When the Pittsburgh Steelers released James Harrison, players were not really doing much talking about it, at least not in front of the cameras. That changed after he signed with the New England Patriots and cheesed for the camera with Tom Brady in a selfie.
Outside linebacker Bud Dupree has taken most of the heat for his comments and criticisms about a player whom he says was portrayed to him as a role model, but was more often anything but, though he was not the only one. Mike Mitchell and Maurkice Pouncey are among the others who offered public comments about Harrison after his move.
The six-time Pro Bowl center even went so far as to say that he “erased his legacy” in Pittsburgh by signing with the Patriots and with the way that he exited the team, but he did walk back from that during the Pro Bowl last week.
As Jeremy Fowler shares, Pouncey acknowledged that he had been “taking some of the heat” from his comments, obviously from fans who remain behind Harrison, “because I was talking about his legacy. When I say legacy, I was speaking like, you know how it is, you’re in Pittsburgh now”.
“For him to come back to Pittsburgh inside the locker room and organization, it’s different for him”, he went on. “Is he going to ruin his football legacy? F*** no. He won the MVP of the defense, 14-year career, he has so many accolades—that doesn’t erase it. But when you come back to Pittsburgh and you live there and your kids live there, all right, it’s a little different”.
He went back to his original quote and made note that he said “he erased his legacy here”, meaning in Pittsburgh, and as we have seen in our own comments sections, Harrison’s decision to sign with the Patriots has absolutely served to reshape how at least some fans view him and his legacy as a Steeler, for now.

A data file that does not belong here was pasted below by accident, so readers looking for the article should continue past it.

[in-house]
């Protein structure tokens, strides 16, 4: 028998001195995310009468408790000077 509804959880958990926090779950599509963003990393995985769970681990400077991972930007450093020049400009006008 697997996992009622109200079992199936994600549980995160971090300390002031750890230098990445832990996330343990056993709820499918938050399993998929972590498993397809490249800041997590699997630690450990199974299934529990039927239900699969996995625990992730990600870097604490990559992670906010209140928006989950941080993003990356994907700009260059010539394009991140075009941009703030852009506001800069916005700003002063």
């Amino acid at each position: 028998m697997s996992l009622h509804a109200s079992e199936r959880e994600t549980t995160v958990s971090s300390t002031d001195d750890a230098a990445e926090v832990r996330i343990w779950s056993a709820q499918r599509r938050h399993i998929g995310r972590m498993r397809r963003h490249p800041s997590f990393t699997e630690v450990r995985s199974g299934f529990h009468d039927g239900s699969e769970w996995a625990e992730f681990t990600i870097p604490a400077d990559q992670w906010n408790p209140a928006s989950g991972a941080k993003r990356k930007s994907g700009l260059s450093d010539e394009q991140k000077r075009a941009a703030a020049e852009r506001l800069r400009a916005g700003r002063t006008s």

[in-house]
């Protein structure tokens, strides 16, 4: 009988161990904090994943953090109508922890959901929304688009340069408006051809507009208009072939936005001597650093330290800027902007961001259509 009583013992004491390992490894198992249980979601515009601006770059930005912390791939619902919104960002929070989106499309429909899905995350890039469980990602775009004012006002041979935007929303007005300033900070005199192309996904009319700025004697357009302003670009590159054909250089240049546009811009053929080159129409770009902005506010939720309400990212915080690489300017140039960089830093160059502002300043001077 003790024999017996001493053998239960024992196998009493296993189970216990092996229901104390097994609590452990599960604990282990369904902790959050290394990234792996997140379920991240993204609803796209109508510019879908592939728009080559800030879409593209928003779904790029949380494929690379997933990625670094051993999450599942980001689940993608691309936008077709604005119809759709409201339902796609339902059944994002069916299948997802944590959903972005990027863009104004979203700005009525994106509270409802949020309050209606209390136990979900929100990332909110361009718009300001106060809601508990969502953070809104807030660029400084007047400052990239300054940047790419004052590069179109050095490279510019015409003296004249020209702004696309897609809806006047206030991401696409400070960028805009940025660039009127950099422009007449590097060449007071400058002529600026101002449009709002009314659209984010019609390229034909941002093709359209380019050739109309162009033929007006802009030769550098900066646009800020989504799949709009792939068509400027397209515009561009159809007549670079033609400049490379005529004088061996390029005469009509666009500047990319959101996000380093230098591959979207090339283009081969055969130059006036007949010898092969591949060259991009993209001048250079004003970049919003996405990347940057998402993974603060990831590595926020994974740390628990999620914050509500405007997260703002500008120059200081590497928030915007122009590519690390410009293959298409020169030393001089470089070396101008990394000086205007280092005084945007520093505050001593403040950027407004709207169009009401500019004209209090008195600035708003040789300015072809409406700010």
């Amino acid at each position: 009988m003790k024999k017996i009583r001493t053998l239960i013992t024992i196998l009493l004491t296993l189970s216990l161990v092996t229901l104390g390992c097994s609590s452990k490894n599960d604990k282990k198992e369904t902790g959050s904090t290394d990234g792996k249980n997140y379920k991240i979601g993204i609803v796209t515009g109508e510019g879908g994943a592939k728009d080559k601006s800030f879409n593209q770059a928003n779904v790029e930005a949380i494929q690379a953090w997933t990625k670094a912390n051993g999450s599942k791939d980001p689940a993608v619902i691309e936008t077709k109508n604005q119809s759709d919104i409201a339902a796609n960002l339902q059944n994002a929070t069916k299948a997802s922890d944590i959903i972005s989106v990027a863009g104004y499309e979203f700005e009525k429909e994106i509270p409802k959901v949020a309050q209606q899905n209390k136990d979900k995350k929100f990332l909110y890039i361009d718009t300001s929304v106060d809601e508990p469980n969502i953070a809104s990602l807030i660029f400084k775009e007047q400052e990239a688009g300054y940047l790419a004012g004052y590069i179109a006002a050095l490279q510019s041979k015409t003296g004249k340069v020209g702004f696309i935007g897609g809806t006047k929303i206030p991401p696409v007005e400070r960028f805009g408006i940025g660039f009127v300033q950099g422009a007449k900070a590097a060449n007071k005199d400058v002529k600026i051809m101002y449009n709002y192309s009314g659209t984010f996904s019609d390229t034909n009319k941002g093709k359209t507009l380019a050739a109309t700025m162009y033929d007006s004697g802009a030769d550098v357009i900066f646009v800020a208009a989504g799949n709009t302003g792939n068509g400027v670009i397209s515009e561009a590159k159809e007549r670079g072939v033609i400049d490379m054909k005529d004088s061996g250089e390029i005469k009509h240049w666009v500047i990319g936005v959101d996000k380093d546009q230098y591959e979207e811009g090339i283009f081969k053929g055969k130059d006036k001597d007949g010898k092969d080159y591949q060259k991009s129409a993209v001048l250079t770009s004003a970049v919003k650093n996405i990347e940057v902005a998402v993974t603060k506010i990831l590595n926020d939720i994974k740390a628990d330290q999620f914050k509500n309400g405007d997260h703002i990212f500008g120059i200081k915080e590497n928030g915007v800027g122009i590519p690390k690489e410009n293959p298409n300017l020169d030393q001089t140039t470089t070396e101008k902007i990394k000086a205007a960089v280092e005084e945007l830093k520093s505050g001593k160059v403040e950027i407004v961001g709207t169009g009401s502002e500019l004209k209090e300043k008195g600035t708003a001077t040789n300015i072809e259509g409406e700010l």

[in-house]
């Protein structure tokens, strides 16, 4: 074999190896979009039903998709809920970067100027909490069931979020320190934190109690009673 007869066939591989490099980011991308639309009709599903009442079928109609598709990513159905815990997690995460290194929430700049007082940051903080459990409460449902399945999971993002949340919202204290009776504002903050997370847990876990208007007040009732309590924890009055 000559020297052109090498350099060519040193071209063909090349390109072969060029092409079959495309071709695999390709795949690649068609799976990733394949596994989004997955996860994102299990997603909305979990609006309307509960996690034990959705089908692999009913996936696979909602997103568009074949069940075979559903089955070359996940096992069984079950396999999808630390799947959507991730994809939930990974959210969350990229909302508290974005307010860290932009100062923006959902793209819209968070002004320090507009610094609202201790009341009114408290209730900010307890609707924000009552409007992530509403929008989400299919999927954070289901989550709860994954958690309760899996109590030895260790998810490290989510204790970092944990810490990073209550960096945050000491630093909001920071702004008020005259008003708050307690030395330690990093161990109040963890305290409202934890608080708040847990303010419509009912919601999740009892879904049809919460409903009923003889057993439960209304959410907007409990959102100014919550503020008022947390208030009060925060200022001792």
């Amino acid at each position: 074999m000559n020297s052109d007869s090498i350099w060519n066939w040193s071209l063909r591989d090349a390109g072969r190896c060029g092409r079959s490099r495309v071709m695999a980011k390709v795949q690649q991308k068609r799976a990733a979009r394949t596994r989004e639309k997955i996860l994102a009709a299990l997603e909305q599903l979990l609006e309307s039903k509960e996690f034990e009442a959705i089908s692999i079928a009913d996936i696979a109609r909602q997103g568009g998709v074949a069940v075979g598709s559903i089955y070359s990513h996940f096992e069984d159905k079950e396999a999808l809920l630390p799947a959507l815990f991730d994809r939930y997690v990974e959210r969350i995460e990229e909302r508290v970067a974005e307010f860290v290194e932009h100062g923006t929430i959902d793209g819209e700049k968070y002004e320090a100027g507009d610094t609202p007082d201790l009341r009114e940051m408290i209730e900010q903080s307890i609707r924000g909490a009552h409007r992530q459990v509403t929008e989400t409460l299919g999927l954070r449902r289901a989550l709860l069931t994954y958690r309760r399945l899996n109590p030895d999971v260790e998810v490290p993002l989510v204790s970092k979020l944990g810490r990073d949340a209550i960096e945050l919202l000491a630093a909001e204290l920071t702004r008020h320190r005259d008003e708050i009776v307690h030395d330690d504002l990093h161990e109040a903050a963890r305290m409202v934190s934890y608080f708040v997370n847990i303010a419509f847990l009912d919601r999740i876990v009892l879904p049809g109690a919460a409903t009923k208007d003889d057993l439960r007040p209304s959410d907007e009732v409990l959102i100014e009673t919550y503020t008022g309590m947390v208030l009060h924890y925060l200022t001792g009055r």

Only time will tell how that might change. I’m sure 50 years from now, when few people even remember when it happened, it will largely be an afterthought. 20-year-olds who are just learning about Franco Harris probably don’t particularly care about where he finished his career, either.
While his reputation as a Steeler may have taken a hit, though, nobody can take away what he has done as a player, especially given that he was 29 years old when he became a starter. He has compiled 793 tackles, 84.5 sacks, eight interceptions, and 34 forced fumbles in his career, to go along with a safety and a touchdown scored.
He has been to the Pro Bowl five times, and was named an All-Pro four times, twice on the first team. In 2008, he was the Defensive Player of the Year, during which he recorded 101 tackles, 16 sacks, seven forced fumbles, and an interception.
Had he been able to produce earlier in his career, it is easy to wonder if he would not be a lock for the Hall of Fame. He certainly fulfills the informal requirement of being among the best players at his position of his era. And even some of those who want nothing to do with him right now will remember that in time.